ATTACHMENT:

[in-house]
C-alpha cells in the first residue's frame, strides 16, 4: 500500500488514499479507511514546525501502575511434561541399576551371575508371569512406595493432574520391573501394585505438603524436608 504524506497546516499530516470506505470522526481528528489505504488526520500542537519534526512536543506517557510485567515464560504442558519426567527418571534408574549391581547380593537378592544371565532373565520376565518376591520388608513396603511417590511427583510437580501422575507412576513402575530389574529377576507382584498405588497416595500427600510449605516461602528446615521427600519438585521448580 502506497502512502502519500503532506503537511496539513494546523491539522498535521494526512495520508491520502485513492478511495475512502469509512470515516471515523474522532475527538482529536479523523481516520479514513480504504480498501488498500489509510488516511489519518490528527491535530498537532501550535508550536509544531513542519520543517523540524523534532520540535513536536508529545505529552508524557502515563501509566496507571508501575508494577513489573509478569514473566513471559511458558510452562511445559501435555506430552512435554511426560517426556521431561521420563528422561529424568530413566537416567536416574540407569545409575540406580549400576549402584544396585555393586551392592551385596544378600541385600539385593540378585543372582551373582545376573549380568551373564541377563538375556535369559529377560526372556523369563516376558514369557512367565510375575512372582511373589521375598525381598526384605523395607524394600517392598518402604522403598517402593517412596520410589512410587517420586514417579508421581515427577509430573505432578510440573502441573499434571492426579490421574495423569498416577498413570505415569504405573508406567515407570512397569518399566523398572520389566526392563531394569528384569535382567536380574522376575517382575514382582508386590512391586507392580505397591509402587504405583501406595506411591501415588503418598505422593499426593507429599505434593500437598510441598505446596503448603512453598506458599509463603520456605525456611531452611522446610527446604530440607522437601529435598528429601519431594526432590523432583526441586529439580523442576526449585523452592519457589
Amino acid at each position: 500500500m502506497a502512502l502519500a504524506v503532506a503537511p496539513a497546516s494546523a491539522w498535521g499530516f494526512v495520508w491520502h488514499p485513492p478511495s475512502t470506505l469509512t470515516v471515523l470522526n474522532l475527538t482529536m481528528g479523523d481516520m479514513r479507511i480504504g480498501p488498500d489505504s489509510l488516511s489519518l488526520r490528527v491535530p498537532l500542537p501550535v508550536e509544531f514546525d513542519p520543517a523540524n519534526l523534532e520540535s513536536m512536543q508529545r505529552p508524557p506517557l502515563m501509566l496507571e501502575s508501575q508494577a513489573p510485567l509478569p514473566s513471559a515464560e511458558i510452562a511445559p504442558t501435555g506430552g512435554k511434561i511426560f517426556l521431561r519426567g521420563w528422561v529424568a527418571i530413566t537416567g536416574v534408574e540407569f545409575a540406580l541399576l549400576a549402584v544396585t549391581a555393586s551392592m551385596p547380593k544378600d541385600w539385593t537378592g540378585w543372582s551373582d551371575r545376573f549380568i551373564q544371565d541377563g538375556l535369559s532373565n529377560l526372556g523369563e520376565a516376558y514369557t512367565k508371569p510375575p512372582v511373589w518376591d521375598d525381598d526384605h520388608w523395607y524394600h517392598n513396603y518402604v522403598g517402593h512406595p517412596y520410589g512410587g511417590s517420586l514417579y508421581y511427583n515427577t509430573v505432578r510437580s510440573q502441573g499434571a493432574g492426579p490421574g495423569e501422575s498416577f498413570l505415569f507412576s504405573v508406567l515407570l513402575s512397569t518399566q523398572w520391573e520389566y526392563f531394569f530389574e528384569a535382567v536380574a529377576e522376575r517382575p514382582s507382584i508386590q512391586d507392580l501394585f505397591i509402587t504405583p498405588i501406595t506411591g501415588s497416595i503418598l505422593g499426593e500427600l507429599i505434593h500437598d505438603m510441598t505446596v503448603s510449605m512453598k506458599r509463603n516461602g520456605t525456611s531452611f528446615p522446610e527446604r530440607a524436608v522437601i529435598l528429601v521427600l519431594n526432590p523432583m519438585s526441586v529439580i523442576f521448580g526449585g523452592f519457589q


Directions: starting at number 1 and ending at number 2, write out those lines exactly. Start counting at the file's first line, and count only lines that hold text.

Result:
[in-house]
C-alpha cells in the first residue's frame, strides 16, 4: 500500500488514499479507511514546525501502575511434561541399576551371575508371569512406595493432574520391573501394585505438603524436608 504524506497546516499530516470506505470522526481528528489505504488526520500542537519534526512536543506517557510485567515464560504442558519426567527418571534408574549391581547380593537378592544371565532373565520376565518376591520388608513396603511417590511427583510437580501422575507412576513402575530389574529377576507382584498405588497416595500427600510449605516461602528446615521427600519438585521448580 502506497502512502502519500503532506503537511496539513494546523491539522498535521494526512495520508491520502485513492478511495475512502469509512470515516471515523474522532475527538482529536479523523481516520479514513480504504480498501488498500489509510488516511489519518490528527491535530498537532501550535508550536509544531513542519520543517523540524523534532520540535513536536508529545505529552508524557502515563501509566496507571508501575508494577513489573509478569514473566513471559511458558510452562511445559501435555506430552512435554511426560517426556521431561521420563528422561529424568530413566537416567536416574540407569545409575540406580549400576549402584544396585555393586551392592551385596544378600541385600539385593540378585543372582551373582545376573549380568551373564541377563538375556535369559529377560526372556523369563516376558514369557512367565510375575512372582511373589521375598525381598526384605523395607524394600517392598518402604522403598517402593517412596520410589512410587517420586514417579508421581515427577509430573505432578510440573502441573499434571492426579490421574495423569498416577498413570505415569504405573508406567515407570512397569518399566523398572520389566526392563531394569528384569535382567536380574522376575517382575514382582508386590512391586507392580505397591509402587504405583501406595506411591501415588503418598505422593499426593507429599505434593500437598510441598505446596503448603512453598506458599509463603520456605525456611531452611522446610527446604530440607522437601529435598528429601519431594526432590523432583526441586529439580523442576526449585523452592519457589